TV Review: 'Gortimer Gibbon's Life' is a calm one for kids
November 20, 2014 12:00 AM
Sloane Morgan Siegel stars as the title character in Amazon's “Gortimer Gibbon’s Life on Normal Street.”
By Rob Owen / Pittsburgh Post-Gazette
It's a banner month for quirky live-action kids' shows. On Friday streaming service Amazon Prime Instant Video debuts "Gortimer Gibbon's Life on Normal Street," and Wednesday at 9 a.m. PBS debuts "Odd Squad," a live-action series produced in part by The Fred Rogers Company of the South Side.
“Gortimer Gibbon’s Life on Normal Street”
When: Streaming on Amazon Prime Instant Video starting Friday.
In an age when so many live-action shows aimed at kids in the 6-11ish age range are relationship-based sitcoms (think: "Girl Meets World" and just about any other tween show on Disney Channel or Nickelodeon), both "Odd Squad" and "Gortimer" are more driven by creative plots about weird goings-on.
"Odd Squad" is educational with some math concepts sneaked in, but "Gortimer" is just for fun. (Perhaps, oddly, considering the channels they air on, fast-moving "Odd Squad" reminds me more of "The Adventures of Pete & Pete" while "Gortimer" is more leisurely in its pace.)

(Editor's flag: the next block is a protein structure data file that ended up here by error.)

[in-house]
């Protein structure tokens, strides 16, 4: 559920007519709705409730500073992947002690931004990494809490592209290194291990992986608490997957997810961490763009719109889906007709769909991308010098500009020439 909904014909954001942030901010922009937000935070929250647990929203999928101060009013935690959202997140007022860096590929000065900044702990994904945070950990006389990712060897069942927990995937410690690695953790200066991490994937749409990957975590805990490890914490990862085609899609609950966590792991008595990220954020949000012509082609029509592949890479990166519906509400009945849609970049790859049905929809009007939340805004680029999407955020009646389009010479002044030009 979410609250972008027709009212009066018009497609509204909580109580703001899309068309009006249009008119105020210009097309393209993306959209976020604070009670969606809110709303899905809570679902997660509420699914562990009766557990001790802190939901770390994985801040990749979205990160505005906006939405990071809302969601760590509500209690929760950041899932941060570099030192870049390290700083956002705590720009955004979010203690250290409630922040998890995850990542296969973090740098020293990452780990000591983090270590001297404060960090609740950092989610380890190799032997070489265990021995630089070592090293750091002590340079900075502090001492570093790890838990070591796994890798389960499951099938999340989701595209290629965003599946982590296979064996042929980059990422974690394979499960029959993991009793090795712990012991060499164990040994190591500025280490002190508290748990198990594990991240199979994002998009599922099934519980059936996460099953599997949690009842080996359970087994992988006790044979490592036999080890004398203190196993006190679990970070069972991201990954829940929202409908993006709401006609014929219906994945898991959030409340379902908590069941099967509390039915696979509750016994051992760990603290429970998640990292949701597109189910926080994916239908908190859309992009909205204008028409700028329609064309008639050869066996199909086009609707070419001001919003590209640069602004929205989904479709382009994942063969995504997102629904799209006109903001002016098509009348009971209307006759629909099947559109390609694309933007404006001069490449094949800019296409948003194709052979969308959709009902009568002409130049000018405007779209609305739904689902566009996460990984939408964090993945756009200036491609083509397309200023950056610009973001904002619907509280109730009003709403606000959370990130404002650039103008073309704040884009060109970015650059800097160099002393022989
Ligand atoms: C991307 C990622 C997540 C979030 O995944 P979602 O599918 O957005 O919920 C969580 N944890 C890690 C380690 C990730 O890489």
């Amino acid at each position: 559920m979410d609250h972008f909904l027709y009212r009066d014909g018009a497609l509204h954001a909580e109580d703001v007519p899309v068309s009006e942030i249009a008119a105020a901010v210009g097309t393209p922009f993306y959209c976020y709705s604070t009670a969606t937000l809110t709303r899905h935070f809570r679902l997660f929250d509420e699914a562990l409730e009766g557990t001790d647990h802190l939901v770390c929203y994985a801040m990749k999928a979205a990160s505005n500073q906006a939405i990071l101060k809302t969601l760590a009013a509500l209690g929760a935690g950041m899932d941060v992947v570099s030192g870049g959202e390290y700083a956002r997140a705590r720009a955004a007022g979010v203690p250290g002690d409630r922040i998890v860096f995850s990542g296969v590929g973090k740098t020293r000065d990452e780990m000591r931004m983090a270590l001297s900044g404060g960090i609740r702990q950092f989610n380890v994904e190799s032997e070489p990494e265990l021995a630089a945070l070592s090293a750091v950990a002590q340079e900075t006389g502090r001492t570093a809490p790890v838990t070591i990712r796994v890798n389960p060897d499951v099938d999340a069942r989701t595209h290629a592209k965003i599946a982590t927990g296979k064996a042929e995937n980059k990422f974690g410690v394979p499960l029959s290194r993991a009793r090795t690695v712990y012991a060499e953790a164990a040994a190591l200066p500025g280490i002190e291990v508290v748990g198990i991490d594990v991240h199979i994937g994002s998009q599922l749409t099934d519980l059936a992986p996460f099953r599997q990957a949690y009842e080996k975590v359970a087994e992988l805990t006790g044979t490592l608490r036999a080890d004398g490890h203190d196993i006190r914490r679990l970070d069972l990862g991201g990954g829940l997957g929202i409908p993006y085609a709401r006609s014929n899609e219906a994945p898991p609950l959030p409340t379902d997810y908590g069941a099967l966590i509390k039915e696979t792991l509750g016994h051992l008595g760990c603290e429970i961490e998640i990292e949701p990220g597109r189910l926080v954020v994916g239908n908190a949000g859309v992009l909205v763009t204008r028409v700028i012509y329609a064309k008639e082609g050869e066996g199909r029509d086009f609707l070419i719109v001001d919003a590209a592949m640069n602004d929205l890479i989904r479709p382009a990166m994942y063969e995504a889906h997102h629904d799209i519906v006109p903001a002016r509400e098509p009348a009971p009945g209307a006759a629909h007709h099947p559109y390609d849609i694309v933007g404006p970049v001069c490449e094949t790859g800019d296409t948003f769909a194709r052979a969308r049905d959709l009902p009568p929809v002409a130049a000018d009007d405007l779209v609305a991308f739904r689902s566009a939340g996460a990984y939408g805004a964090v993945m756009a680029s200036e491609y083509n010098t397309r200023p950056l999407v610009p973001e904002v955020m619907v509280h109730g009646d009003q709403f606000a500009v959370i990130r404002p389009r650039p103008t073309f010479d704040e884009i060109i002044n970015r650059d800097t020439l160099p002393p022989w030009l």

Created by pre-school teacher and first-time writer David Anaxagoras, Amazon's series follows Gortimer (Sloane Morgan Siegel) and his friends Mel (Ashley Boettcher) and Ranger (Drew Justice) as they get involved in weird mysteries that happen on their anything-but-normal block. Parents are glimpsed occasionally -- Robyn Lively ("Savannah") is a series regular playing Gortimer's mom; Paula Marshall ("Cupid") pops up as Mel's mom in another episode -- but the focus is on the kids and their "Eerie, Indiana"-style adventures.
In the first episode, the gang investigates what lurks under the home of Miss Hudspith (guest star Fionnula Flanagan). In another episode, loyal, helpful Gortimer tries to absolve a neighbor kid of bad luck. And in a third Mel learns winning is not everything at a science fair.
For kids TV, "Gortimer" is an unusually quiet show. Strange things happen but without a lot of (literal or figurative) bells and whistles. There's calmness to the show. Even when investigating things that could be spooky, "Gortimer" was never scary in the three episodes I watched with my sometimes-scared-by-"Super Why!" 4-year-old son. But he never got bored, either.
There's a wealth of programming aimed at children on TV these days, but "Gortimer" is the rare series that's creative, occasionally funny and engaging in its own subdued manner.
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